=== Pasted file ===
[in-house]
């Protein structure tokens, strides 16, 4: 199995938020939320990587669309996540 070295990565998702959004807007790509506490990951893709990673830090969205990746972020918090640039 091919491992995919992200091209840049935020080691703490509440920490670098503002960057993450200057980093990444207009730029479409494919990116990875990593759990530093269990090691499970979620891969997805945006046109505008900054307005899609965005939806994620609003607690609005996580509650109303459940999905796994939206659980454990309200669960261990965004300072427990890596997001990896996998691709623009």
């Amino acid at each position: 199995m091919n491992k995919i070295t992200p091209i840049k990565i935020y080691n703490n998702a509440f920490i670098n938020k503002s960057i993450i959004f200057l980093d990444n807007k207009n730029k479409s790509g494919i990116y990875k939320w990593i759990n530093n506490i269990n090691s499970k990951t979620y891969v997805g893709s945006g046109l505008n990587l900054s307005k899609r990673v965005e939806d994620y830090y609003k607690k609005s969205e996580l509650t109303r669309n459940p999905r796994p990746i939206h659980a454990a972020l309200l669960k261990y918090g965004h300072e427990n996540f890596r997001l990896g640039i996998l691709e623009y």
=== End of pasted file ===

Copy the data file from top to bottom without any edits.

[in-house]
């Protein structure tokens, strides 16, 4: 199995938020939320990587669309996540 070295990565998702959004807007790509506490990951893709990673830090969205990746972020918090640039 091919491992995919992200091209840049935020080691703490509440920490670098503002960057993450200057980093990444207009730029479409494919990116990875990593759990530093269990090691499970979620891969997805945006046109505008900054307005899609965005939806994620609003607690609005996580509650109303459940999905796994939206659980454990309200669960261990965004300072427990890596997001990896996998691709623009």
């Amino acid at each position: 199995m091919n491992k995919i070295t992200p091209i840049k990565i935020y080691n703490n998702a509440f920490i670098n938020k503002s960057i993450i959004f200057l980093d990444n807007k207009n730029k479409s790509g494919i990116y990875k939320w990593i759990n530093n506490i269990n090691s499970k990951t979620y891969v997805g893709s945006g046109l505008n990587l900054s307005k899609r990673v965005e939806d994620y830090y609003k607690k609005s969205e996580l509650t109303r669309n459940p999905r796994p990746i939206h659980a454990a972020l309200l669960k261990y918090g965004h300072e427990n996540f890596r997001l990896g640039i996998l691709e623009y």